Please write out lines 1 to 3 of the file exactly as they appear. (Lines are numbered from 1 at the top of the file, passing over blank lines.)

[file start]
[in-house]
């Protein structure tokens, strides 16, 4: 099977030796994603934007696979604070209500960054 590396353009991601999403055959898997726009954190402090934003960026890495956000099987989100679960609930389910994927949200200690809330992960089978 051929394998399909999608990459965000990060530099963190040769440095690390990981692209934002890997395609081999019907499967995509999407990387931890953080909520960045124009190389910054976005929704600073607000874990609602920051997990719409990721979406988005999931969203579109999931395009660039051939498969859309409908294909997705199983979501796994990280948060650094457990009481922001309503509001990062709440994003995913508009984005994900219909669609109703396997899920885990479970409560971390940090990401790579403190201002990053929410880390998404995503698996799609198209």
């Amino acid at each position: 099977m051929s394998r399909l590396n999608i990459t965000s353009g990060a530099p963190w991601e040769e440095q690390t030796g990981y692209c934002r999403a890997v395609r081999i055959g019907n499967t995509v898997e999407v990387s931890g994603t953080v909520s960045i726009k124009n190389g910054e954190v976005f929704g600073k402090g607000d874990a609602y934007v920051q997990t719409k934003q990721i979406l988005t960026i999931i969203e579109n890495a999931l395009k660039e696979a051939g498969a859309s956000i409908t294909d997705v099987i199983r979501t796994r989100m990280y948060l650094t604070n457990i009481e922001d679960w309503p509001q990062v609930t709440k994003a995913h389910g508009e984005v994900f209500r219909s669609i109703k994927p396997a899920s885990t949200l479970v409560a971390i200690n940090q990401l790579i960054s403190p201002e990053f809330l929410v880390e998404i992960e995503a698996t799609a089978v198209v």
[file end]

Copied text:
[in-house]
């Protein structure tokens, strides 16, 4: 099977030796994603934007696979604070209500960054 590396353009991601999403055959898997726009954190402090934003960026890495956000099987989100679960609930389910994927949200200690809330992960089978 051929394998399909999608990459965000990060530099963190040769440095690390990981692209934002890997395609081999019907499967995509999407990387931890953080909520960045124009190389910054976005929704600073607000874990609602920051997990719409990721979406988005999931969203579109999931395009660039051939498969859309409908294909997705199983979501796994990280948060650094457990009481922001309503509001990062709440994003995913508009984005994900219909669609109703396997899920885990479970409560971390940090990401790579403190201002990053929410880390998404995503698996799609198209």
């Amino acid at each position: 099977m051929s394998r399909l590396n999608i990459t965000s353009g990060a530099p963190w991601e040769e440095q690390t030796g990981y692209c934002r999403a890997v395609r081999i055959g019907n499967t995509v898997e999407v990387s931890g994603t953080v909520s960045i726009k124009n190389g910054e954190v976005f929704g600073k402090g607000d874990a609602y934007v920051q997990t719409k934003q990721i979406l988005t960026i999931i969203e579109n890495a999931l395009k660039e696979a051939g498969a859309s956000i409908t294909d997705v099987i199983r979501t796994r989100m990280y948060l650094t604070n457990i009481e922001d679960w309503p509001q990062v609930t709440k994003a995913h389910g508009e984005v994900f209500r219909s669609i109703k994927p396997a899920s885990t949200l479970v409560a971390i200690n940090q990401l790579i960054s403190p201002e990053f809330l929410v880390e998404i992960e995503a698996t799609a089978v198209v």